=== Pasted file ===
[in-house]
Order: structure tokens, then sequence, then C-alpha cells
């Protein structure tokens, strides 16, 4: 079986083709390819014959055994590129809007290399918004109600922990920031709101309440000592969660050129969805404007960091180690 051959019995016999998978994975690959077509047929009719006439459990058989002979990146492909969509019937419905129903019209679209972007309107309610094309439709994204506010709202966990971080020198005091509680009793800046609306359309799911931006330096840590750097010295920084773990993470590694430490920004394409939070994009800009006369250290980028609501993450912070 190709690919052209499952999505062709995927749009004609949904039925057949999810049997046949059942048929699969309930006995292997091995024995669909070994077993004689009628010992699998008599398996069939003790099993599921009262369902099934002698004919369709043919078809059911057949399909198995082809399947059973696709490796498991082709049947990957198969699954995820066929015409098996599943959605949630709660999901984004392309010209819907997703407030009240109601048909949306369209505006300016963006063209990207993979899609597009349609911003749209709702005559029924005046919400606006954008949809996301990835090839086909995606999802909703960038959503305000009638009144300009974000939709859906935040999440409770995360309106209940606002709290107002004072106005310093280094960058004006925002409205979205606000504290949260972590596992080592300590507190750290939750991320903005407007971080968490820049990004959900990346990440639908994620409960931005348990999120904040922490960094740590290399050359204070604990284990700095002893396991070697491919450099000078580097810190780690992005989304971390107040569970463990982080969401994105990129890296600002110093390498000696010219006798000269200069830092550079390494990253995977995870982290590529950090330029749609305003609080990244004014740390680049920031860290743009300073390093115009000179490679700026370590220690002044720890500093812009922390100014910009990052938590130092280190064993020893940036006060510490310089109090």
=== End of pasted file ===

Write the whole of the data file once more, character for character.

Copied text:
[in-house]
Order: structure tokens, then sequence, then C-alpha cells
């Protein structure tokens, strides 16, 4: 079986083709390819014959055994590129809007290399918004109600922990920031709101309440000592969660050129969805404007960091180690 051959019995016999998978994975690959077509047929009719006439459990058989002979990146492909969509019937419905129903019209679209972007309107309610094309439709994204506010709202966990971080020198005091509680009793800046609306359309799911931006330096840590750097010295920084773990993470590694430490920004394409939070994009800009006369250290980028609501993450912070 190709690919052209499952999505062709995927749009004609949904039925057949999810049997046949059942048929699969309930006995292997091995024995669909070994077993004689009628010992699998008599398996069939003790099993599921009262369902099934002698004919369709043919078809059911057949399909198995082809399947059973696709490796498991082709049947990957198969699954995820066929015409098996599943959605949630709660999901984004392309010209819907997703407030009240109601048909949306369209505006300016963006063209990207993979899609597009349609911003749209709702005559029924005046919400606006954008949809996301990835090839086909995606999802909703960038959503305000009638009144300009974000939709859906935040999440409770995360309106209940606002709290107002004072106005310093280094960058004006925002409205979205606000504290949260972590596992080592300590507190750290939750991320903005407007971080968490820049990004959900990346990440639908994620409960931005348990999120904040922490960094740590290399050359204070604990284990700095002893396991070697491919450099000078580097810190780690992005989304971390107040569970463990982080969401994105990129890296600002110093390498000696010219006798000269200069830092550079390494990253995977995870982290590529950090330029749609305003609080990244004014740390680049920031860290743009300073390093115009000179490679700026370590220690002044720890500093812009922390100014910009990052938590130092280190064993020893940036006060510490310089109090």